Esri Canada offers a new tutorial aimed at high school seniors and more advanced students titled Data Enrichment and Site Analysis Workflows. It uses ArcGIS Online, Maps for Office and Microsoft Office. The content is a PDF file and an Excel spreadsheet. It's under a CC-BY-NC-SA license.

The American Geophysical Union (AGU) announced the launch of an open access peer-reviewed journal, GeoHealth. "Geohealth is a rapidly emerging transdisciplinary field that supports the intersection of Earth and environmental sciences with human, agricultural, and environmental health."

The University of Southern California Spatial Sciences Institute launched a podcast, USC GIST Presents in July. To date there are three, under 15 minute offerings: Geospatial Intelligence and Security, SSI and the USGS and VIZIO and the Use of GIS.

Map Men refers to "short, snappy videos produced and presented by comedian map-fans Cooper-Jones and Jay Foreman" per Geographical Magazine. The videos explore "interesting stories about maps from the UK and overseas, merging snippets of educational information with quick-fire jokes and sketches."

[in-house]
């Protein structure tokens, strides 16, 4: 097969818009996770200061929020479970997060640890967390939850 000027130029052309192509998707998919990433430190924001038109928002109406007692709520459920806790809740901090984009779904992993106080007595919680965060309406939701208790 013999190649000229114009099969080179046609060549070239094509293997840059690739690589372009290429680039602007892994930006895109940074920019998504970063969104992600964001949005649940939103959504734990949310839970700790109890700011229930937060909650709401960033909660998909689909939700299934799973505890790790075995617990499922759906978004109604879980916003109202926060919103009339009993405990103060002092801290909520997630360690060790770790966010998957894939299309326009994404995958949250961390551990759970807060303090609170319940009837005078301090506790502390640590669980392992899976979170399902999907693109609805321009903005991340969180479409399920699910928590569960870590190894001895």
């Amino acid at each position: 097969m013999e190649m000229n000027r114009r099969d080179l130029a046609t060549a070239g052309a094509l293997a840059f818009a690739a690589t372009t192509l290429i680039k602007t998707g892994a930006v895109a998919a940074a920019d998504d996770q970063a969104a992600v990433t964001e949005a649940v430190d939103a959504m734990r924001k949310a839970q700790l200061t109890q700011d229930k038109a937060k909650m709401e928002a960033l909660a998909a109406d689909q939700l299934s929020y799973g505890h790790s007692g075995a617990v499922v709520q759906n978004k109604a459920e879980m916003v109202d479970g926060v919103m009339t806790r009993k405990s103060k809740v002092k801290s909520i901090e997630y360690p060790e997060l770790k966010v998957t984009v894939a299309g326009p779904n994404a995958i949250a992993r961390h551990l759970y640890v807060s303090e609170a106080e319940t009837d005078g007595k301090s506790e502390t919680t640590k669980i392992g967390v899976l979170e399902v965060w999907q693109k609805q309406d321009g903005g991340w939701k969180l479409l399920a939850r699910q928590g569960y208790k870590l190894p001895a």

Changes in Education as We Know it

"Over the past year, Coursera has offered courses in two different formats: self-paced (no start or end date) and flexible session-based (regular sessions that begin and end on specific days). On August 15th, we’ll be updating all courses to use the flexible session-based format. "Why the change? Coursera says the session-based format leads to more student success.

The U.S. Department of Education is providing $17 million in grants and loans to assist 1500 low-income students in enrolling in eight “nontraditional” training programs. The announcement refers to this as an experiment. Among the private partners involved are GE and number of coding bootcamp providers.